The Value of Patience

by Beth · 5 comments

in Living Frugally,Money & Spending

How patient are you when it comes to getting what you want?

I’ve always struggled a bit with this, because while I’m a planner, I also tend to lose motivation when results seem a long way off.  My favorite scene in movies is the montage where the hero or heroine is working towards their goal, and within a matter of minutes, they’ve gone from flab to fab.  It’s just so satisfying, isn’t it?  But real life doesn’t work like that, and trying to stick to your goals when the going is long can be tough.

For me, this is more of an issue when it comes to spending than saving.  I don’t mind waiting for savings to add up–every little bit is encouraging to me, maybe because I don’t have one big goal in mind for our savings.  I know I would like to have a house one day (or at least a bigger apartment) but I haven’t sat down and calculated out exactly how much it would cost; it just seems too big of a goal.  Houses is our area are pricey, so we’d be looking at almost double our current mortgage just to get a small fixer-upper.

But those smaller, spur-of-the-moment purchases can be hard for me to resist.  I have a trick I play on myself, where I’ll pick up something I’m interested in buying.  During the rest of my visit to the store, I’ll carry that item around with me, as if it were already mine.  Generally, by the time I finally make it to the register, I’ve talked myself out of buying it.  This is particularly effective when it comes to clothes, which I won’t allow myself to buy without trying on.  If I don’t have the patience to wait in line for the dressing room, to try it for fit and look, then wait in line again to buy it–well, is it really worth it?  Sometimes my lack of patience can work in my favor, frugally speaking.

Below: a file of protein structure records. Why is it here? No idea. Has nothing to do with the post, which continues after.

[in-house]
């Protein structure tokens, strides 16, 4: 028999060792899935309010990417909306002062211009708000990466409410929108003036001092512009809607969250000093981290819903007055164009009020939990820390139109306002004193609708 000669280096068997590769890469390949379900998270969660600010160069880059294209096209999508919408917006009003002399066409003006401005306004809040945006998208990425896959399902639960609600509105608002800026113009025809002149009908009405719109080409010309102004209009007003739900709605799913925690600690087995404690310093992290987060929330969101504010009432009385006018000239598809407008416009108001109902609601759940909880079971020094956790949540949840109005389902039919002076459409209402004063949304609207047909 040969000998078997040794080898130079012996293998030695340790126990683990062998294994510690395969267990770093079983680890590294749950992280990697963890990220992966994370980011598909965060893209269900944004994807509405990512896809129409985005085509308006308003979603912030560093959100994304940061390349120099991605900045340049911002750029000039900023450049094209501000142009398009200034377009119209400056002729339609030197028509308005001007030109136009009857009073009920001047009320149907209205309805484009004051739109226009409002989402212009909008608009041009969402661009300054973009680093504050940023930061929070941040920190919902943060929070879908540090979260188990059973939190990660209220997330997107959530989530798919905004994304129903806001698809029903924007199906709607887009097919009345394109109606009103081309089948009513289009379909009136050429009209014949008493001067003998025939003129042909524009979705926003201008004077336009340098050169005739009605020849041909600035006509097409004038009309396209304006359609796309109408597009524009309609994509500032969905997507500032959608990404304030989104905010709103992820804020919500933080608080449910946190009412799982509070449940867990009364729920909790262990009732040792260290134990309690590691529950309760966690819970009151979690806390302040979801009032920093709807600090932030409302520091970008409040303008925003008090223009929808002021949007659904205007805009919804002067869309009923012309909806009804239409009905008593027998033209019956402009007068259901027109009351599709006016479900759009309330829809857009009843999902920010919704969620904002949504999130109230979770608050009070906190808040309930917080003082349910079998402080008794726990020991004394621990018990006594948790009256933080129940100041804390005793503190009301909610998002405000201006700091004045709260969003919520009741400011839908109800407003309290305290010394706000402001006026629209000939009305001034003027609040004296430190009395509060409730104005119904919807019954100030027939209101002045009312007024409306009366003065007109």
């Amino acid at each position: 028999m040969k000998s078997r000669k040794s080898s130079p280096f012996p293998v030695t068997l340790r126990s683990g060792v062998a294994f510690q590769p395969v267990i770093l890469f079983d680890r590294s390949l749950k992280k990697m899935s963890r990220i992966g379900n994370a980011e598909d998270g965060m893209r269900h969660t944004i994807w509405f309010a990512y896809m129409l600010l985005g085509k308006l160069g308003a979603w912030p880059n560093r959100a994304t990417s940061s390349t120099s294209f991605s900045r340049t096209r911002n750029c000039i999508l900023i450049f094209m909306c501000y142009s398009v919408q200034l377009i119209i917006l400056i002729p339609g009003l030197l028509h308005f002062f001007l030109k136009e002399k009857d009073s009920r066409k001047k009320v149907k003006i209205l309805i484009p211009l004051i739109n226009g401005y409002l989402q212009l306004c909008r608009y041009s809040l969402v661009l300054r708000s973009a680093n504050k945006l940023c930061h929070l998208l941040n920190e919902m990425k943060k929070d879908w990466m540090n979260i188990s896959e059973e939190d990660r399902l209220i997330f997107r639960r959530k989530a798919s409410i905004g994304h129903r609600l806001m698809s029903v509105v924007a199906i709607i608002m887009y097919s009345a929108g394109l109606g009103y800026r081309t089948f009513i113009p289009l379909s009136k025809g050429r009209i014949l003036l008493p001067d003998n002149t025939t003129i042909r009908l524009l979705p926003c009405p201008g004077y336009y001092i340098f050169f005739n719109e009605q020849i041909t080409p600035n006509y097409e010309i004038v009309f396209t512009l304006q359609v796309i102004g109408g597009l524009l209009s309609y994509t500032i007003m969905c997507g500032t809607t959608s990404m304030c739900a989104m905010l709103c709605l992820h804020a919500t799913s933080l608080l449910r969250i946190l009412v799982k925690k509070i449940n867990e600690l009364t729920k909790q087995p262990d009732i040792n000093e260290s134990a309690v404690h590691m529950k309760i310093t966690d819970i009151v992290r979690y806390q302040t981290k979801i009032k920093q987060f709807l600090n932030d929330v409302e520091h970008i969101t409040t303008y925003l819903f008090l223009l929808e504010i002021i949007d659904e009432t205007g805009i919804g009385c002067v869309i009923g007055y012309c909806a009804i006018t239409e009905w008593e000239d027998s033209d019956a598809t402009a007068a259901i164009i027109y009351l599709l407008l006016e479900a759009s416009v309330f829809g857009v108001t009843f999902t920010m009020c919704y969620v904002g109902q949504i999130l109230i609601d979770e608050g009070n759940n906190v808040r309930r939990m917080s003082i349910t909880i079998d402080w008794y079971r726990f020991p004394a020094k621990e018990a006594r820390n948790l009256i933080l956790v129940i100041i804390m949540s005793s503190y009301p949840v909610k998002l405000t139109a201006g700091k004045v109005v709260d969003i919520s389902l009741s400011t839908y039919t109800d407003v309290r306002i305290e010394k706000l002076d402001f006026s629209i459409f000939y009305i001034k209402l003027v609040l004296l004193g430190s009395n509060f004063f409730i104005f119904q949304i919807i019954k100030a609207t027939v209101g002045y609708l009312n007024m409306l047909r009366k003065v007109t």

When there’s something that I want that costs more than 20€, I generally give myself  a longer  “waiting” period before I’ll buy it.  There’s a local clothing store that I really like, but its prices tend to be a bit out of my budget.  Because I’m a “fan” (or is it only that I “like” them now?)  on facebook, I get messages about deals they are having.  For our French Mother’s Day, which was last weekend, they had a special flash sale–any item for 40% off and free shipping.  How can you beat that?  So, in honor of the day, I treated myself to a cute summer dress that I’d be wanting, but for which I’d balked at the price tag.  My patience in this instance saved me over 30€.

One of the most important things that helps me stay frugal is knowing my own strengths and weaknesses, and knowing how to put  them to work for me rather than against me.  I still struggle with patience in all areas of my life, but it’s something I make a conscious effort to cultivate.

What about you?  How much does patience play a role in your financial life?  What tips and tricks do you have for being patient when it comes to achieving your goals?


1 JanB June 2, 2010

I am not very patient – yet – but my level of patience is increasing. I never thought we would be disciplined to get a $1000 emergency fund, put it in the bank and not touch it. Never. But it’s there.

In January, when I sat looking at my bills and realized that we had 18 debts, exclusive of our house, car and home equity loan, I never dreamed that we would be down to only five left by June, yet here we are.

I think if I was very patient, I would not be as persistent about getting out of debt. So it’s working for me. There has to be a balance to it. Sometimes a little impatience is good.